Government Announces New Additional Property Transfer Tax on Residential Property Transfers to Foreign National Non- Residents In the Greater Vancouver Regional District
On Monday July 25th, 2016 the BC Liberal Government announced that effective August 2nd, 2016 foreign national non- residents that are purchasing or have not closed on a residential property in the Greater Vancouver Regional District will be subject to an additional 15% property transfer tax when title transfers.
The tax will apply to properties in Anmore, Belcarra, Bowen Island, Burnaby, Coquitlam, Delta, Langley City and Township, Lion’s Bay, Maple Ridge, New Westminster, North Vancouver City and District, Pitt Meadows, Port Coquitlam, Port Moody, Richmond, Surrey, Vancouver, West Vancouver, White Rock and Electoral Areas. Note: The additional tax does not apply to properties located on Tsawwassen, First Nation lands or land outside of the Regional District. Mission, Abbotsford and Chilliwack will not be affected.
While the new tax is said to produce a new cash flow for the government to help with affordable housing for local British Columbians, it applies to property transactions that are already firm and binding prior to the effective date of the new legislation. The impact on foreign buyers: foreign buyers will have to supplement the transaction completion with an extra 15% cash to close. They will not have expected this tax and may not have the cash to complete the transaction. This may create a chain reaction that affects local British Columbians. For example:
• An American couple moving to BC as a transfer for work, purchased a home in June 2016 (prior to any new tax announcements). It is a 2 bedroom townhome in Surrey, purchased for $400,000, they complete and take possession on August 10th.
• The American couple must supplement an extra $60,000 cash to close, in just 2.5 weeks. They may not be able to close, as contracted, due to this unforeseen new cost. They may not only lose the home but they may suffer financially by not being able to reside in BC in time for their job transfer from the USA. They also lose the deposit they would have paid on the home, and in the event that they cannot complete on the purchase, they may be subject to further litigation. This adds burden to an operating business in B.C relying on a unique and limited talent pool.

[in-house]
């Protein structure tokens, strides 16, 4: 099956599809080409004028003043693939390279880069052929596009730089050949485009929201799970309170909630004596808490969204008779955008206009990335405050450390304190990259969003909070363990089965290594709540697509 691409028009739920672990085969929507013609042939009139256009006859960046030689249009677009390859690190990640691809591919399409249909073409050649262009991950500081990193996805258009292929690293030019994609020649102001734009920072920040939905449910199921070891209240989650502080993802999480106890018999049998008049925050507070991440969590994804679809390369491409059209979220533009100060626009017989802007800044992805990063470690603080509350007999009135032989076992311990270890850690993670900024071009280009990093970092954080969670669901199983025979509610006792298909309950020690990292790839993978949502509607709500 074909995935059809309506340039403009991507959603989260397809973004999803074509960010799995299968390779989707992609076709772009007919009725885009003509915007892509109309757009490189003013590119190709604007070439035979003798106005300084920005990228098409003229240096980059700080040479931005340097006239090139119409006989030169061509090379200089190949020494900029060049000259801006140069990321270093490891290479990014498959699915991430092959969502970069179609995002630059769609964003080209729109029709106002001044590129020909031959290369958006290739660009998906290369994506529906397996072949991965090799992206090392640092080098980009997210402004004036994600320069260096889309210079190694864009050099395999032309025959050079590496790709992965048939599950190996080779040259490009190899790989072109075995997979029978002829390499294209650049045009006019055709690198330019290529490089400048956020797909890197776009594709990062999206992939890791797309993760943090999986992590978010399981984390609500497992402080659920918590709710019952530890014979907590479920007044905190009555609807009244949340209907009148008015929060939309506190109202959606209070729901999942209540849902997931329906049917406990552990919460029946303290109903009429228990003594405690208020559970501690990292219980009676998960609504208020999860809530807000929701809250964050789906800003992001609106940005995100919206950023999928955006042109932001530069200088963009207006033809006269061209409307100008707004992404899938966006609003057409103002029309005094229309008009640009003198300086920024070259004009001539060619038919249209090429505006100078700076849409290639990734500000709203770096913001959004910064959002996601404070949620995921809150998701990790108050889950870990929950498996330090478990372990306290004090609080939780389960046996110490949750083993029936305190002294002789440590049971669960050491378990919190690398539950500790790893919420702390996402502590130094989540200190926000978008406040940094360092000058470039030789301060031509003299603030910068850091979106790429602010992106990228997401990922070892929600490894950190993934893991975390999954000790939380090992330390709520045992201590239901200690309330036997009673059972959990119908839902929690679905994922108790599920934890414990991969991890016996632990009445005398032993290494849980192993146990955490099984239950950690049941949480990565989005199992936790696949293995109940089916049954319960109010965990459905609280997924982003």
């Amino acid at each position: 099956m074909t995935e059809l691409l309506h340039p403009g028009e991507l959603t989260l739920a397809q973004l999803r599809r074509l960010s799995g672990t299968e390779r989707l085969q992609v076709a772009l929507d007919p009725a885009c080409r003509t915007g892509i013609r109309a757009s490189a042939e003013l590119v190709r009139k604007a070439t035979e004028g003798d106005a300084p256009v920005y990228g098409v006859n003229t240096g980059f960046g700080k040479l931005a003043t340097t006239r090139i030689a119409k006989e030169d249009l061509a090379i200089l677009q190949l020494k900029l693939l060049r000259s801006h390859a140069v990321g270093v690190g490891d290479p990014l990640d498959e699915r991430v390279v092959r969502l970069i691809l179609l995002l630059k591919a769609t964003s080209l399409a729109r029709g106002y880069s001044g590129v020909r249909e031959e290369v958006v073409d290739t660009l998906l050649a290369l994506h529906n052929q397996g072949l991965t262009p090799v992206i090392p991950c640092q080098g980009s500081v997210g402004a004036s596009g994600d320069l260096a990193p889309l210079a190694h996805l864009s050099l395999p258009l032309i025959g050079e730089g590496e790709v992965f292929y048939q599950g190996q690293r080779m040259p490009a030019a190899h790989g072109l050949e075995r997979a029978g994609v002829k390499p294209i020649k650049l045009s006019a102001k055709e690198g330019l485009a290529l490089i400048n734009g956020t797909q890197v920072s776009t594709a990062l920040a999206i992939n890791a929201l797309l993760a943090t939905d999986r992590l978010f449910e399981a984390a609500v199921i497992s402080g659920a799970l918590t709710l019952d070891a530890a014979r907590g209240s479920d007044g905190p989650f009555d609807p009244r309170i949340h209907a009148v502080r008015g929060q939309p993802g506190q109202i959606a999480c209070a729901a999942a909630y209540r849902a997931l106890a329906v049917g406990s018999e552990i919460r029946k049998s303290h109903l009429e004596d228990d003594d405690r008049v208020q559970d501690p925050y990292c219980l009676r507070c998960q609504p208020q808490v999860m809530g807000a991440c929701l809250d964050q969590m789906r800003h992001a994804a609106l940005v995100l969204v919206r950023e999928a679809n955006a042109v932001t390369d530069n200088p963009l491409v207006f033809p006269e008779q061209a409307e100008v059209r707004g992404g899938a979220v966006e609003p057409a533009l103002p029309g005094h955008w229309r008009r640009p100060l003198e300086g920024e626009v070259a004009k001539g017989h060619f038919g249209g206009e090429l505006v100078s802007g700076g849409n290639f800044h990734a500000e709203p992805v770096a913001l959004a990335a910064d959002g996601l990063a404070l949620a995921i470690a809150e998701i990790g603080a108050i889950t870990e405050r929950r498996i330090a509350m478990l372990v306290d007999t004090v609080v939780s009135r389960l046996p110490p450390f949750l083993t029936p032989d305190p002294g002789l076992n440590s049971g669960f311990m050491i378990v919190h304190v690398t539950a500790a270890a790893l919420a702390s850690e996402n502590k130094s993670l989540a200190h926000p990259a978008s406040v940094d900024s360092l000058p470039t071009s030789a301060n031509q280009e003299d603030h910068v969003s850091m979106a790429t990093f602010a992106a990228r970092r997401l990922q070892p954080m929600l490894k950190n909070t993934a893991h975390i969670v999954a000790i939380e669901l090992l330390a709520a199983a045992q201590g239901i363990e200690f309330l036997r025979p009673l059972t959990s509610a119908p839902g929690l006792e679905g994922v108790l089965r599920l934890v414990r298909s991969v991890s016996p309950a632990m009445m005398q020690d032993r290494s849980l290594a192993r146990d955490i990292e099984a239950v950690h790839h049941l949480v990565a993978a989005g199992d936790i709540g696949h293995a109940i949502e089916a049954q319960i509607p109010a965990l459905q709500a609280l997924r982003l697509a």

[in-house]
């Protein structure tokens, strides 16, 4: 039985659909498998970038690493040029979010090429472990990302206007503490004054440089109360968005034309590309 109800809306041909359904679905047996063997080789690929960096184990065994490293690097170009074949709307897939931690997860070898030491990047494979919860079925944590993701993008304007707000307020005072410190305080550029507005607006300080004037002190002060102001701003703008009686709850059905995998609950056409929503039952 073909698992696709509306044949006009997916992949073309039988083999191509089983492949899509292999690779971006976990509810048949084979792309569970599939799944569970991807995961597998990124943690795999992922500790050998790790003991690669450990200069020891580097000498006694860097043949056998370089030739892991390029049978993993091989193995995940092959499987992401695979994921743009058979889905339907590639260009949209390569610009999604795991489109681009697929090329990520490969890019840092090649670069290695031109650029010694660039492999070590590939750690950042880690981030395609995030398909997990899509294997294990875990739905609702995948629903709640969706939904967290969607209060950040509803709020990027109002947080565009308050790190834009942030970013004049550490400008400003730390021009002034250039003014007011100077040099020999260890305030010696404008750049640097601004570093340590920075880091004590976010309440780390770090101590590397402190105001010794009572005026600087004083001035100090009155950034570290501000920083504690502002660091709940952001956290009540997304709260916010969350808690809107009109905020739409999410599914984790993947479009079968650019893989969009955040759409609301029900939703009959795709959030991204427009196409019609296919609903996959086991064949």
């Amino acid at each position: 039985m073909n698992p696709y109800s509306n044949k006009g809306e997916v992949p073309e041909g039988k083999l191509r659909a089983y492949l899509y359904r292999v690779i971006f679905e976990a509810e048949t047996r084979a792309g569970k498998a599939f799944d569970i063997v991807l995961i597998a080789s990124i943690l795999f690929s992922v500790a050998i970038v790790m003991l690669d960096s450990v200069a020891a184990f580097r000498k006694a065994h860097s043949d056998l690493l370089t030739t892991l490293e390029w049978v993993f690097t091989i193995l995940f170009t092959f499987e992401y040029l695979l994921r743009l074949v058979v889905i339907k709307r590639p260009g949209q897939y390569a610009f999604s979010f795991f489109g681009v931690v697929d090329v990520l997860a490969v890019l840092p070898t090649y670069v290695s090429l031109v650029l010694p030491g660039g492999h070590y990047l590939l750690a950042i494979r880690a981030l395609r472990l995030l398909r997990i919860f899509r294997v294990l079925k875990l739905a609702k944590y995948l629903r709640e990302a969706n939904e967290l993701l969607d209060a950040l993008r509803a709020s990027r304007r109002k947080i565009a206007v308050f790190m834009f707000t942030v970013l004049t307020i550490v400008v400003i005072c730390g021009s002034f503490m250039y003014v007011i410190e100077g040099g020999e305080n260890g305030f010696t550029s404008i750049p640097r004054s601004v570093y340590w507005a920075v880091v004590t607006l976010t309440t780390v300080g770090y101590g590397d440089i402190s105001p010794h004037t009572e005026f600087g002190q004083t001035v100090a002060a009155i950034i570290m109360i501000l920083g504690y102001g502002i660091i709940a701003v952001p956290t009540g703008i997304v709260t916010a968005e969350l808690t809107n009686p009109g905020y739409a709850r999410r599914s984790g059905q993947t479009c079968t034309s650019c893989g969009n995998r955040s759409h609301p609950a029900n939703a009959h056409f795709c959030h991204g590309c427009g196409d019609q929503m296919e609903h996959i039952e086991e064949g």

• The British Columbian that sold their home to the American citizen has purchased a condominium in the Okanagan as their long term retirement strategy and now they can’t complete on their firm sale with exposure to loss of their deposit and potential litigation. The person in the Okanagan that sold them the condominium now can’t generate the funds they need to move to this new home as contracted (with a nursing home) as they likely would lose their pre-allocated nursing home space – in limited supply.
• Conclusion: Poor implementation of a tax intended to benefit British Columbians, can very conceivably impact many more people than foreign national non-residents.
Fifth Avenue is urging our local MLA’s to appeal the new tax and have it apply to real estate transactions that were written after July 25th to avoid this “negative ripple effect”. The negative impacts to British Columbians of enforcing a new tax on real estate transactions where no prior knowledge or expectation for this tax existed is unacceptable. We urge you to contact your local MLA and request the government not to make this tax apply to retroactive transactions.
It should be noted that many global cities do have a similar foreign tax on property sales and/or restrictions on which properties foreigners can actually buy.
Fifth Avenue agrees with a tax if the funds received will contribute to affordable housing in regions where it is needed. London and Hong Kong for example both have a 15% tax for foreigner buyers that was implemented by their governments in April of this year. Metro Vancouver is still considered relatively inexpensive compared to other global cities with similar foreign taxes.
The new tax should have been implemented with appropriate notice to potential purchasers with an education on how the tax would be implemented as it relates to pre-sale purchase agreements.
Final thoughts on affordability: The new tax does not address the root issue of today’s hot housing market! This market is a bi-product of a shortage of housing supply to adequately meet demand. We support government initiatives to speed up the housing approval process at the local municipal level. This can support a balanced market desired by the Government of British Columbia.